Breast augmentation depends largely, if not almost completely, on a prosthetic device to create its results. There is certainly a strong influence of surgical technique which is not to be underestimated but, in the end, without a device there would be no result. (fat injection techniques not withstanding) The evolution of breast implant device is a very interesting one that has included advances in the filler material (gel) and the enveloping shell composition and shape.
The very recent introduction of a new breast device manufacturer (Sientra) with their own implant versions (known by the urban term ‘gummy bear breast implants’) is both exciting as well as thought-provoking. What is different about these implants and how have they performed in patients? Since they have to have FDA-approval to be sold in the U.S., information from the clinical data submitted for that approval would be very helpful in determining how they perform and compare to existing breast implants.
Sientra received its FDA approval of their devices in early 2012 based on five years of prior testing. That clinical and performance information was reported in detail in a paper published in the November 2012 issue of Plastic and Reconstructive Surgery. The study comes from 7 different surgeons (centers) and looked at 1,788 patients (3,506 implants ) whom were implanted and then followed up for five years. Extracting from that information, primary breast augmentation patients numbered 1,116 patients and 2,230 breast implants. While the implants used a wide variety of different volumes, styles and implant locations (submuscular vs subglandular), the risk of implant rupture was 1.8%, capsular contracture was 9% and reoperation rates of 23.8% after five years. Surgeon satisfaction was over 99%.
This reported study is the largest breast implant study by patient volumes ever reported to date. This five year study of Sientra silicone gel breast implants shows that these devices are both safe and effective and work well in wide variety of breast uses including augmentation, reconstruction and revisional surgery. This is great news for women as new manufacturers providing any alternative choice that may even function better is always welcomed.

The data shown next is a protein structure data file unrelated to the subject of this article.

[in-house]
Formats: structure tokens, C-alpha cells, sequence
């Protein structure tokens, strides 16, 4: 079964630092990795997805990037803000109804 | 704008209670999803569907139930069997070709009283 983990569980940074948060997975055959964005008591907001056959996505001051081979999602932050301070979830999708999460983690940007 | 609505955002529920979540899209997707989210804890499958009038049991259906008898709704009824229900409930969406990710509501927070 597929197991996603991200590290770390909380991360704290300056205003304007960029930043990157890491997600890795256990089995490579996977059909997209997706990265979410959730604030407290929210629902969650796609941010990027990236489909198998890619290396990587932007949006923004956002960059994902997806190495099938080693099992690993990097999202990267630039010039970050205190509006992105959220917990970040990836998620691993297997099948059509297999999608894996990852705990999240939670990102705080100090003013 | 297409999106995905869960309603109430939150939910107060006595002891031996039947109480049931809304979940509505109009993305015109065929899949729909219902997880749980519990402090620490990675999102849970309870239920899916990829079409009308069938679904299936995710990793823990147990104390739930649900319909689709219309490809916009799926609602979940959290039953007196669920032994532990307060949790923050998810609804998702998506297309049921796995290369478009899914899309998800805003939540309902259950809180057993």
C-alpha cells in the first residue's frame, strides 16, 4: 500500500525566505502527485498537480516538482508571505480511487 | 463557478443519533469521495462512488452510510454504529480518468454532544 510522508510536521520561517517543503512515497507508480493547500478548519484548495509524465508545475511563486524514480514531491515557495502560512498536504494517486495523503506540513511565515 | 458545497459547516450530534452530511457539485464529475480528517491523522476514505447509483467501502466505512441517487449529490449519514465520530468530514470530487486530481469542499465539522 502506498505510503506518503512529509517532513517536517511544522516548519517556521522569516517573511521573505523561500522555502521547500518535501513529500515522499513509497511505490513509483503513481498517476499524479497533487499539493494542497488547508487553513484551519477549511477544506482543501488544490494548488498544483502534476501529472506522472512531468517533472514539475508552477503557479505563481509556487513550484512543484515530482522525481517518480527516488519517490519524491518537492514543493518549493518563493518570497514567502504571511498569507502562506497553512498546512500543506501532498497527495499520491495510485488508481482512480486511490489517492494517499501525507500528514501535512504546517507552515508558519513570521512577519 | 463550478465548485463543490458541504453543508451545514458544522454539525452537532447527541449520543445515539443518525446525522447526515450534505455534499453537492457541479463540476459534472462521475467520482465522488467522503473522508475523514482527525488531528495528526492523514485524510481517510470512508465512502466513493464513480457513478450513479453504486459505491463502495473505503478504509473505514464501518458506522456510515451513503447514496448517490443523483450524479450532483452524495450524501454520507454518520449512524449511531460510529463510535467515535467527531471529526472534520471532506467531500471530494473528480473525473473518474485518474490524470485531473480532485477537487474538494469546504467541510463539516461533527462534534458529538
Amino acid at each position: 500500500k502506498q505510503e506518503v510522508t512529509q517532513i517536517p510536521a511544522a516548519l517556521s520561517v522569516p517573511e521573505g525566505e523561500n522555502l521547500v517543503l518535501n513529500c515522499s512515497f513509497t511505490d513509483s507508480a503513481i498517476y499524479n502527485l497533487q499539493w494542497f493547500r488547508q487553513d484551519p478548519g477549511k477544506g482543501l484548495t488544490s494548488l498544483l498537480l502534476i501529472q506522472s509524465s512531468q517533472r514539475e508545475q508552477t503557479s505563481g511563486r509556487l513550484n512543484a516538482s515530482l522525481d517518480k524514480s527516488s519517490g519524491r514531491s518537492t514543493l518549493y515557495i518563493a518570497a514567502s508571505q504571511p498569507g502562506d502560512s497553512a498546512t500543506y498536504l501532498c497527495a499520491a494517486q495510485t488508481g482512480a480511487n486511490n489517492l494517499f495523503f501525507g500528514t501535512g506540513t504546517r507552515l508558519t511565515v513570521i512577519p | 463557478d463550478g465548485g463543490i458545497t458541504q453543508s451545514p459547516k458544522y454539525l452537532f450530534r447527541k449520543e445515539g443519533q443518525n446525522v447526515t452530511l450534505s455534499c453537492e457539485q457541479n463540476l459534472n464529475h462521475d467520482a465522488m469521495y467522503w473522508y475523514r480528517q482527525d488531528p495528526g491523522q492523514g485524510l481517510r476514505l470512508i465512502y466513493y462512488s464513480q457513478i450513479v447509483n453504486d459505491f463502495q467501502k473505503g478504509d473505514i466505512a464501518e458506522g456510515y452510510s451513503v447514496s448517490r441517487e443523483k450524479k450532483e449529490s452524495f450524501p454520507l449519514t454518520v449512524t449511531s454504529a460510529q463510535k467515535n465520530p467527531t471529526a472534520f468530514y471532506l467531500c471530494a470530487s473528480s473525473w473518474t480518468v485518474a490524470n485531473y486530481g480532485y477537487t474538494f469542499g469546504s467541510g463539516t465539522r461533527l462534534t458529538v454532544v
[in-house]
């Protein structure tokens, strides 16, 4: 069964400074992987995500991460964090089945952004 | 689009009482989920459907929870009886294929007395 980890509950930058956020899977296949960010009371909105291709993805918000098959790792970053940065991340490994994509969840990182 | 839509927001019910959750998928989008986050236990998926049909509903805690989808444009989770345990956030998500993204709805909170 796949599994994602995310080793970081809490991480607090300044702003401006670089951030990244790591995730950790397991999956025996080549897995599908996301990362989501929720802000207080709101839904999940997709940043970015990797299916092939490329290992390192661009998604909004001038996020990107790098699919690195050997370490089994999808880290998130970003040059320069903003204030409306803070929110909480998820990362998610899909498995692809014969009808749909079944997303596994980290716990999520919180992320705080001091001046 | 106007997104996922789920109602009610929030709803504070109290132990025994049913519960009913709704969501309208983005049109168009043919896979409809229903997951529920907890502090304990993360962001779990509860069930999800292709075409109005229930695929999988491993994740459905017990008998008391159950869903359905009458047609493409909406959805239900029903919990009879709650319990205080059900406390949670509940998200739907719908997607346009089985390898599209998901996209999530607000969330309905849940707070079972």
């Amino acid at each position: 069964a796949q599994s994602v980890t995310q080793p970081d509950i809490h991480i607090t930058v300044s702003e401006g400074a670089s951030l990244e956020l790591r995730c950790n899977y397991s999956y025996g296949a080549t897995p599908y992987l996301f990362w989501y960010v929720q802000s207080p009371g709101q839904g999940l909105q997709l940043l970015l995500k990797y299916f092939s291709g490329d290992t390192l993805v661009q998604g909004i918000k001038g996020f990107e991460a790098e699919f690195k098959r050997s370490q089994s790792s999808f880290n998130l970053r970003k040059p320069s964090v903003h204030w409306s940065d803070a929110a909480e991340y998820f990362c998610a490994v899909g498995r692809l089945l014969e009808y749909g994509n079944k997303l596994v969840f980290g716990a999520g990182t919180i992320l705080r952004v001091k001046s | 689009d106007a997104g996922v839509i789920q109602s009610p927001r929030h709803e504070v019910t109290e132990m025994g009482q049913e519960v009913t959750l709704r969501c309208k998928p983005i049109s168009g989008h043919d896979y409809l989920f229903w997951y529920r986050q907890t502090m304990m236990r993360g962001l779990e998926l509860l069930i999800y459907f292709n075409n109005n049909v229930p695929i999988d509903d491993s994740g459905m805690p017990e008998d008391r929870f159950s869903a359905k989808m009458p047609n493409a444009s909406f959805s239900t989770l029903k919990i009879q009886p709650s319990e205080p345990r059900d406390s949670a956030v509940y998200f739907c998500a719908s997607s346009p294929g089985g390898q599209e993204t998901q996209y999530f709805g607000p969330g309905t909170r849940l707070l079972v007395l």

Besides the good functioning outcomes for Sientra breast implants, this data also provides some important and perhaps eye-opening information for women considering getting breast implants. Despite the wonderful results that they create, the sobering reality is that they are still synthetic devices and the incidence of complications such as capsular contracture, implant rupture and the need for revisional surgery is not rare. The low rate of rupture over five years (less than 2%) is very good but reoperation rates for elective breast augmentation is 16.6%. While many of these were for cosmetic reasons (size change, implant repositioning), that still means nearly 1 in 5 women had an additional surgery.
Breast augmentation surgery is very safe and incredibly effective and, while Sientra breast devices appear to be the best that are currently available, every women should be aware of the risks and potential need for revisional surgery. Most of the need for revisional surgery is not for implant failure reasons.
Dr. Barry Eppley